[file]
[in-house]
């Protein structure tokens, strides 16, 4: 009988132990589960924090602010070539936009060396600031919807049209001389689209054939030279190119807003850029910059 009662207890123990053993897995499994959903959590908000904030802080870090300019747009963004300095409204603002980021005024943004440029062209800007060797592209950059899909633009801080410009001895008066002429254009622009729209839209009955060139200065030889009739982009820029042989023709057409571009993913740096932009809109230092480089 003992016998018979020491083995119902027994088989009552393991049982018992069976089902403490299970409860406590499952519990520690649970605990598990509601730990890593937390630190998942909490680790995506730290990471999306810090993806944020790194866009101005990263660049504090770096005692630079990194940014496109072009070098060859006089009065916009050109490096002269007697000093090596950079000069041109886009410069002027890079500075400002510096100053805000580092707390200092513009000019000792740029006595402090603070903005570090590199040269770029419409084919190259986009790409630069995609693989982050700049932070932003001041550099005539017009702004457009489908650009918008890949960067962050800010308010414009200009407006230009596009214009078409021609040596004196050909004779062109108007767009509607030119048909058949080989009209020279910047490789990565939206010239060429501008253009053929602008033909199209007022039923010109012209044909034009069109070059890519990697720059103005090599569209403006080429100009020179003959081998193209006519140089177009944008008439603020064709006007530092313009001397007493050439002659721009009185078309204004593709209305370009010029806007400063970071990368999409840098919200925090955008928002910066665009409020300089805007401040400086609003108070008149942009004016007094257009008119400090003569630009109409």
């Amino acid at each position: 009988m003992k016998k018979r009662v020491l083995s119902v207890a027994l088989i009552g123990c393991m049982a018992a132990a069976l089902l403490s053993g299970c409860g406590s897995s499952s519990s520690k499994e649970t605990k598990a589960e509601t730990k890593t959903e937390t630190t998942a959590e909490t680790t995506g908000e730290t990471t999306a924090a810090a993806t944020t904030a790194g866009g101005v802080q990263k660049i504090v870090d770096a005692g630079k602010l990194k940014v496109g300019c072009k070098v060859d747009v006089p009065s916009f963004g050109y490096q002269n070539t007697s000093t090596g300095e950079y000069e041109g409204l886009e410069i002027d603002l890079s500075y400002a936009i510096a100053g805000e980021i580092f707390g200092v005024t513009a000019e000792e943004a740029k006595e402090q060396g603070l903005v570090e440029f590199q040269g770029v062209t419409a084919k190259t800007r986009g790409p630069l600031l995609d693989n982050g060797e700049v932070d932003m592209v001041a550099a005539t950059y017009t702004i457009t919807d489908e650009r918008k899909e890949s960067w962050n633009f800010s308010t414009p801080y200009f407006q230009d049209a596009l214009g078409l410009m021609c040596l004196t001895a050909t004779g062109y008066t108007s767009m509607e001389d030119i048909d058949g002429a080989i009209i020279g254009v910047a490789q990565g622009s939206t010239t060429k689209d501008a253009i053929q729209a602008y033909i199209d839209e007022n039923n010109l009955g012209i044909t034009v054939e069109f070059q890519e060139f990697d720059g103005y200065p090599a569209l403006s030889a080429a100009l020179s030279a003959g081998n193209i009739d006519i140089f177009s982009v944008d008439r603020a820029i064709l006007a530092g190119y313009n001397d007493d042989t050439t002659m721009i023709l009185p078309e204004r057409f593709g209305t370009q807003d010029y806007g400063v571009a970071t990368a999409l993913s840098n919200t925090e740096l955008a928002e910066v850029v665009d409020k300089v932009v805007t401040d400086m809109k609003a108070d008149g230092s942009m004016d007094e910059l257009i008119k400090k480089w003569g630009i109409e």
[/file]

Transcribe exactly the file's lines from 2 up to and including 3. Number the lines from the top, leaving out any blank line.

């Protein structure tokens, strides 16, 4: 009988132990589960924090602010070539936009060396600031919807049209001389689209054939030279190119807003850029910059 009662207890123990053993897995499994959903959590908000904030802080870090300019747009963004300095409204603002980021005024943004440029062209800007060797592209950059899909633009801080410009001895008066002429254009622009729209839209009955060139200065030889009739982009820029042989023709057409571009993913740096932009809109230092480089 003992016998018979020491083995119902027994088989009552393991049982018992069976089902403490299970409860406590499952519990520690649970605990598990509601730990890593937390630190998942909490680790995506730290990471999306810090993806944020790194866009101005990263660049504090770096005692630079990194940014496109072009070098060859006089009065916009050109490096002269007697000093090596950079000069041109886009410069002027890079500075400002510096100053805000580092707390200092513009000019000792740029006595402090603070903005570090590199040269770029419409084919190259986009790409630069995609693989982050700049932070932003001041550099005539017009702004457009489908650009918008890949960067962050800010308010414009200009407006230009596009214009078409021609040596004196050909004779062109108007767009509607030119048909058949080989009209020279910047490789990565939206010239060429501008253009053929602008033909199209007022039923010109012209044909034009069109070059890519990697720059103005090599569209403006080429100009020179003959081998193209006519140089177009944008008439603020064709006007530092313009001397007493050439002659721009009185078309204004593709209305370009010029806007400063970071990368999409840098919200925090955008928002910066665009409020300089805007401040400086609003108070008149942009004016007094257009008119400090003569630009109409």
């Amino acid at each position: 009988m003992k016998k018979r009662v020491l083995s119902v207890a027994l088989i009552g123990c393991m049982a018992a132990a069976l089902l403490s053993g299970c409860g406590s897995s499952s519990s520690k499994e649970t605990k598990a589960e509601t730990k890593t959903e937390t630190t998942a959590e909490t680790t995506g908000e730290t990471t999306a924090a810090a993806t944020t904030a790194g866009g101005v802080q990263k660049i504090v870090d770096a005692g630079k602010l990194k940014v496109g300019c072009k070098v060859d747009v006089p009065s916009f963004g050109y490096q002269n070539t007697s000093t090596g300095e950079y000069e041109g409204l886009e410069i002027d603002l890079s500075y400002a936009i510096a100053g805000e980021i580092f707390g200092v005024t513009a000019e000792e943004a740029k006595e402090q060396g603070l903005v570090e440029f590199q040269g770029v062209t419409a084919k190259t800007r986009g790409p630069l600031l995609d693989n982050g060797e700049v932070d932003m592209v001041a550099a005539t950059y017009t702004i457009t919807d489908e650009r918008k899909e890949s960067w962050n633009f800010s308010t414009p801080y200009f407006q230009d049209a596009l214009g078409l410009m021609c040596l004196t001895a050909t004779g062109y008066t108007s767009m509607e001389d030119i048909d058949g002429a080989i009209i020279g254009v910047a490789q990565g622009s939206t010239t060429k689209d501008a253009i053929q729209a602008y033909i199209d839209e007022n039923n010109l009955g012209i044909t034009v054939e069109f070059q890519e060139f990697d720059g103005y200065p090599a569209l403006s030889a080429a100009l020179s030279a003959g081998n193209i009739d006519i140089f177009s982009v944008d008439r603020a820029i064709l006007a530092g190119y313009n001397d007493d042989t050439t002659m721009i023709l009185p078309e204004r057409f593709g209305t370009q807003d010029y806007g400063v571009a970071t990368a999409l993913s840098n919200t925090e740096l955008a928002e910066v850029v665009d409020k300089v932009v805007t401040d400086m809109k609003a108070d008149g230092s942009m004016d007094e910059l257009i008119k400090k480089w003569g630009i109409e």